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The Revelers

The Revelers

Jun 3, 2016

The Revelers Louisiana supergroup … a tonic of swamp-pop, Cajun, country, blues, and zydeco 2016 GRAMMY Award Nominees: Best Regional Roots Music “Groove bound and dance compelling …” — Offbeat Magazine “There has to be at least one band in the country that reveres the past and is unafraid about dragging it into the future. Mark down the Revelers as that band, musicians who aren’t afraid of mixing up accordion, fiddles, saxophones and guitars. Sometimes the greasiest gumbo can also be the best, as anyone within earshot of this mess will attest. Bon ton all night long.” — The Morton Report – Bentley’s Bandstand The Revelers, founding members of the Red Stick Ramblers and The Pine Leaf Boys — “unquestionably the two groups at the vanguard of the Louisiana cultural renaissance” — have joined together to form a Louisiana supergroup which combines swamp-sop, Cajun, country, blues and zydeco into a powerful tonic of roots music that could only come from southwest Louisiana. As individuals, they are each in high demand having performed and recorded with T-Bone Burnett, Natalie Merchant, Linda Ronstadt, Preston Frank, Walter Mouton, Mamadou Diabate, the Duhks, Cedric Watson, and Tim O’Brien, to name a few. As a group they play with a sense of empathy and depth that can only be fostered after years of making music together. They have all appeared on the 2011 season finale of Anthony Bourdain’s No Reservations, and they also were handpicked by David Simon (producer/creator, The Wire) to be featured musicians for the third and fourth seasons of HBO’s Tremé. Long-time fans of the Red Stick Ramblers may find themselves very familiar with The Revelers: the powerful singing and songwriting of Chas Justus and Eric Frey, a mix of traditional Cajun and zydeco dance music, some of the swing that was such a strong focus of early RSR, the magical rhythm section chemistry of Glenn Fields and Eric Frey, and impressive musical virtuosity across the board. Take what you know about the Red Sticks, add into the mix the crooning vocals of Glenn Fields, and the singing/songwriting of Blake Miller (founding member of the Pine Leaf Boys and unarguably the most prolific French songwriter coming...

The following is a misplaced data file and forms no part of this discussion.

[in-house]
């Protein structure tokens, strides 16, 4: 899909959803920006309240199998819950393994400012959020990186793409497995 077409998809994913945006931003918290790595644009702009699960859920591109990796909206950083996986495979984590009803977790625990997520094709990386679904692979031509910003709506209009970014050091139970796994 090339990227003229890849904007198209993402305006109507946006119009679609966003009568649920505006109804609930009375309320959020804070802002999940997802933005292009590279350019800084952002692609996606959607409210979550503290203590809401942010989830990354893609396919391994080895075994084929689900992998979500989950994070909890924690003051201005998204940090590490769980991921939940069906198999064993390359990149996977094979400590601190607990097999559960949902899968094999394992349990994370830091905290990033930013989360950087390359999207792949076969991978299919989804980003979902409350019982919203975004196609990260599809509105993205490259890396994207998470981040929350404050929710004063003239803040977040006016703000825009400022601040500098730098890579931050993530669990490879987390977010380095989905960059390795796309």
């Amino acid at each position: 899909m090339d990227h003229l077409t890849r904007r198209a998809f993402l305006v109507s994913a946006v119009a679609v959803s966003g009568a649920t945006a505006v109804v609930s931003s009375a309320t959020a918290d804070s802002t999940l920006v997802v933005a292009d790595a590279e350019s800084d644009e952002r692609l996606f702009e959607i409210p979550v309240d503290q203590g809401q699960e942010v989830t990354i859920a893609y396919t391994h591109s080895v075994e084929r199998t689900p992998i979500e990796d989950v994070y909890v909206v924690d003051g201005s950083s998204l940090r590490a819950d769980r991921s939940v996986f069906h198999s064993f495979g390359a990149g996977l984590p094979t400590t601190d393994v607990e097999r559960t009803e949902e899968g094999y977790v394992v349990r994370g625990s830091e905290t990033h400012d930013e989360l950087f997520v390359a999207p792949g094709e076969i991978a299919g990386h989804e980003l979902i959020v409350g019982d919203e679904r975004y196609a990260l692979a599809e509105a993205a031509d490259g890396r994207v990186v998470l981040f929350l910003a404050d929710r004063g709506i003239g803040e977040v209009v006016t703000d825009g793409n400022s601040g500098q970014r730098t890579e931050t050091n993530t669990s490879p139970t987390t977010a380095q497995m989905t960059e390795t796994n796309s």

SONSBEEK 16 | transACTION

SONSBEEK 16 | transACTION

May 31, 2016

SONSBEEK is back! The eleventh edition of the contemporary art exhibition is curated by the Indonesian collective ruangrupa and takes place from 4 June to 18 September 2016 in Park Sonsbeek, the city of Arnhem and Museum Arnhem in the Netherlands. An exhibition route connects the heritage of the last ten editions with new works: the city, the park and venues such as Museum Arnhem and Kröller-Müller Museum contain many memorable art works from SONSBEEK’s rich history. SONSBEEK ’16: transACTION launches the new quadrennial cycle: SONSBEEK will appear every four years. SONSBEEK ’16 is compiled by curatorial collective ruangrupa (Jakarta, Indonesia), whose approach to art and social themes stems from a social and personal perspective. The selection of artists is characterised by an emphasis on the interaction between artists, residents and audiences. These interactions create a new perspective on social issues concerning us all. Park The first installations will be set up in Park Sonsbeek in May, hosting a range of activities throughout the exhibition to stimulate and engage visitors. These installations are new meeting venues for people meet and linger in the park and available for everyone to use. Park Sonsbeek features site-specific work by Richard Bell (Brisbane, Australia), Maze de Boer (Amsterdam, Netherlands), Rossella Biscotti (Molfetta, Italy), Kevin van Braak (Arnhem, Netherlands), Louie Cordero (Manila, Philippines), Cinema Caravan (Nagoya, Japan), Shilpa Gupta (Mumbai, India), Folkert de Jong (Amsterdam, Netherlands), KUNSTrePUBLIK (Berlin, Germany), Eko Prawoto (Yogyakarta, Indonesia), Slavs & Tatars (Berlin, Germany) and Rob Voerman (Arnhem, Netherlands). Museum SONSBEEK ’16 includes an exhibition at Museum Arnhem: transHISTORY. Ruangrupa is interested in personal histories, especially stories relating to Dutch colonial history. Art works in the museum show that history is not static, it continually develops and forms part of everyday life and reality. For transHISTORY, Eva Kotatkova (Prague, Czech Republic) and Agung Kurniawan (Jakarta, Indonesia) create site-specific work. The presentation includes work by Tiffany Chung (Ho Chi Minh city, Vietnam), Zbigniew Libera (Warsaw, Poland), Charles Lim (Singapore), Tayeba Lipi (Dhaka, Bangladesh), Otobong Nkanga (Kano, Nigeria), Jean-Gabriel Périot (Les Lilas, France), Marco Paulo Rolla (São Paulo, Brazil) and Roy Villevoye (Amsterdam, Netherlands). City Arnhem’s city centre is also a main venue for SONSBEEK ’16: transACTION. Collaborations...